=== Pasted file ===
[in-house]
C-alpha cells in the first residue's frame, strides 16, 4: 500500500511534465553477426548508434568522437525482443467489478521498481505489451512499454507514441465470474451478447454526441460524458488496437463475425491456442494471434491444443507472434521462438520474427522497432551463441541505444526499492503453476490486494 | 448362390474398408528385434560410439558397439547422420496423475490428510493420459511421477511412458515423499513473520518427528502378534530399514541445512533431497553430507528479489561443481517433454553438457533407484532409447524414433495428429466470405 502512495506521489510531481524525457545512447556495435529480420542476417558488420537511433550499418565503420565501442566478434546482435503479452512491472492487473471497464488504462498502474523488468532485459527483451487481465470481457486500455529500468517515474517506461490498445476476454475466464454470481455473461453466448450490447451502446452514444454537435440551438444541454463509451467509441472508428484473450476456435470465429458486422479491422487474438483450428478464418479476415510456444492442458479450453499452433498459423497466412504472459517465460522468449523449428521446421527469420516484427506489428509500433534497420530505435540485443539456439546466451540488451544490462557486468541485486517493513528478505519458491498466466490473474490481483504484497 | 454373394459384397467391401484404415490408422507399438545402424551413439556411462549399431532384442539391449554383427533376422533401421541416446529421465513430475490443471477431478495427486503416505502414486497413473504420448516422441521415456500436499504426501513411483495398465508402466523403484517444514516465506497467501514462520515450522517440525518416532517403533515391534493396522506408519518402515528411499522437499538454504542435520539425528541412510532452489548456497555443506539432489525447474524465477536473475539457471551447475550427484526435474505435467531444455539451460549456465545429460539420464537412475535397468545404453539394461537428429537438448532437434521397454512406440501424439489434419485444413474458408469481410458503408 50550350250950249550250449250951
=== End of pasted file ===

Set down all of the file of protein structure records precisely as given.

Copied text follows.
[in-house]
C-alpha cells in the first residue's frame, strides 16, 4: 500500500511534465553477426548508434568522437525482443467489478521498481505489451512499454507514441465470474451478447454526441460524458488496437463475425491456442494471434491444443507472434521462438520474427522497432551463441541505444526499492503453476490486494 | 448362390474398408528385434560410439558397439547422420496423475490428510493420459511421477511412458515423499513473520518427528502378534530399514541445512533431497553430507528479489561443481517433454553438457533407484532409447524414433495428429466470405 502512495506521489510531481524525457545512447556495435529480420542476417558488420537511433550499418565503420565501442566478434546482435503479452512491472492487473471497464488504462498502474523488468532485459527483451487481465470481457486500455529500468517515474517506461490498445476476454475466464454470481455473461453466448450490447451502446452514444454537435440551438444541454463509451467509441472508428484473450476456435470465429458486422479491422487474438483450428478464418479476415510456444492442458479450453499452433498459423497466412504472459517465460522468449523449428521446421527469420516484427506489428509500433534497420530505435540485443539456439546466451540488451544490462557486468541485486517493513528478505519458491498466466490473474490481483504484497 | 454373394459384397467391401484404415490408422507399438545402424551413439556411462549399431532384442539391449554383427533376422533401421541416446529421465513430475490443471477431478495427486503416505502414486497413473504420448516422441521415456500436499504426501513411483495398465508402466523403484517444514516465506497467501514462520515450522517440525518416532517403533515391534493396522506408519518402515528411499522437499538454504542435520539425528541412510532452489548456497555443506539432489525447474524465477536473475539457471551447475550427484526435474505435467531444455539451460549456465545429460539420464537412475535397468545404453539394461537428429537438448532437434521397454512406440501424439489434419485444413474458408469481410458503408 50550350250950249550250449250951